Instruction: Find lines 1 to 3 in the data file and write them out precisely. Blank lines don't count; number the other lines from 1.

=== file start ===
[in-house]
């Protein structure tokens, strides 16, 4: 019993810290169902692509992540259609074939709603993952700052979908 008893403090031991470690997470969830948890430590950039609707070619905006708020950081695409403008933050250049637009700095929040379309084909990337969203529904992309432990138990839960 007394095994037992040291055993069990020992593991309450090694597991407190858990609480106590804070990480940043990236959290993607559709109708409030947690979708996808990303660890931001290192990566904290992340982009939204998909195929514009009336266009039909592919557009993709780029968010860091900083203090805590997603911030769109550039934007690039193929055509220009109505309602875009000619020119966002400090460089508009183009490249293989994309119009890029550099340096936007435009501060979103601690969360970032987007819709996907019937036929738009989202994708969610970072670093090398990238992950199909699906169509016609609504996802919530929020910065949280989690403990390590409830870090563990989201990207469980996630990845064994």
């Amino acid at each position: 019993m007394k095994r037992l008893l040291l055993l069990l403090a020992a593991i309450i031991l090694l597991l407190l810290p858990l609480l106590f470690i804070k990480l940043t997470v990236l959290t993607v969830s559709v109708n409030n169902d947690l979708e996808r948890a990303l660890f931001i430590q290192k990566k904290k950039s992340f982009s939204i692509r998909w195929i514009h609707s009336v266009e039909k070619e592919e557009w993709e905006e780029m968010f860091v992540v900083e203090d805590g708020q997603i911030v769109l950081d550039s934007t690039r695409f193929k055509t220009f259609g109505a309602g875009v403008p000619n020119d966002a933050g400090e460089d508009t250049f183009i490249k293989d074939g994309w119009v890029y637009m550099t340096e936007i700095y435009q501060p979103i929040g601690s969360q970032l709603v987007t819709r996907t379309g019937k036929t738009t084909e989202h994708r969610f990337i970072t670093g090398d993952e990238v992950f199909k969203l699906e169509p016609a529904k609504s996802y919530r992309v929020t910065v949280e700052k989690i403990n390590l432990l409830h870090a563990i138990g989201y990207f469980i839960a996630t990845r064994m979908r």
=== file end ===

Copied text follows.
[in-house]
């Protein structure tokens, strides 16, 4: 019993810290169902692509992540259609074939709603993952700052979908 008893403090031991470690997470969830948890430590950039609707070619905006708020950081695409403008933050250049637009700095929040379309084909990337969203529904992309432990138990839960 007394095994037992040291055993069990020992593991309450090694597991407190858990609480106590804070990480940043990236959290993607559709109708409030947690979708996808990303660890931001290192990566904290992340982009939204998909195929514009009336266009039909592919557009993709780029968010860091900083203090805590997603911030769109550039934007690039193929055509220009109505309602875009000619020119966002400090460089508009183009490249293989994309119009890029550099340096936007435009501060979103601690969360970032987007819709996907019937036929738009989202994708969610970072670093090398990238992950199909699906169509016609609504996802919530929020910065949280989690403990390590409830870090563990989201990207469980996630990845064994």
């Amino acid at each position: 019993m007394k095994r037992l008893l040291l055993l069990l403090a020992a593991i309450i031991l090694l597991l407190l810290p858990l609480l106590f470690i804070k990480l940043t997470v990236l959290t993607v969830s559709v109708n409030n169902d947690l979708e996808r948890a990303l660890f931001i430590q290192k990566k904290k950039s992340f982009s939204i692509r998909w195929i514009h609707s009336v266009e039909k070619e592919e557009w993709e905006e780029m968010f860091v992540v900083e203090d805590g708020q997603i911030v769109l950081d550039s934007t690039r695409f193929k055509t220009f259609g109505a309602g875009v403008p000619n020119d966002a933050g400090e460089d508009t250049f183009i490249k293989d074939g994309w119009v890029y637009m550099t340096e936007i700095y435009q501060p979103i929040g601690s969360q970032l709603v987007t819709r996907t379309g019937k036929t738009t084909e989202h994708r969610f990337i970072t670093g090398d993952e990238v992950f199909k969203l699906e169509p016609a529904k609504s996802y919530r992309v929020t910065v949280e700052k989690i403990n390590l432990l409830h870090a563990i138990g989201y990207f469980i839960a996630t990845r064994m979908r």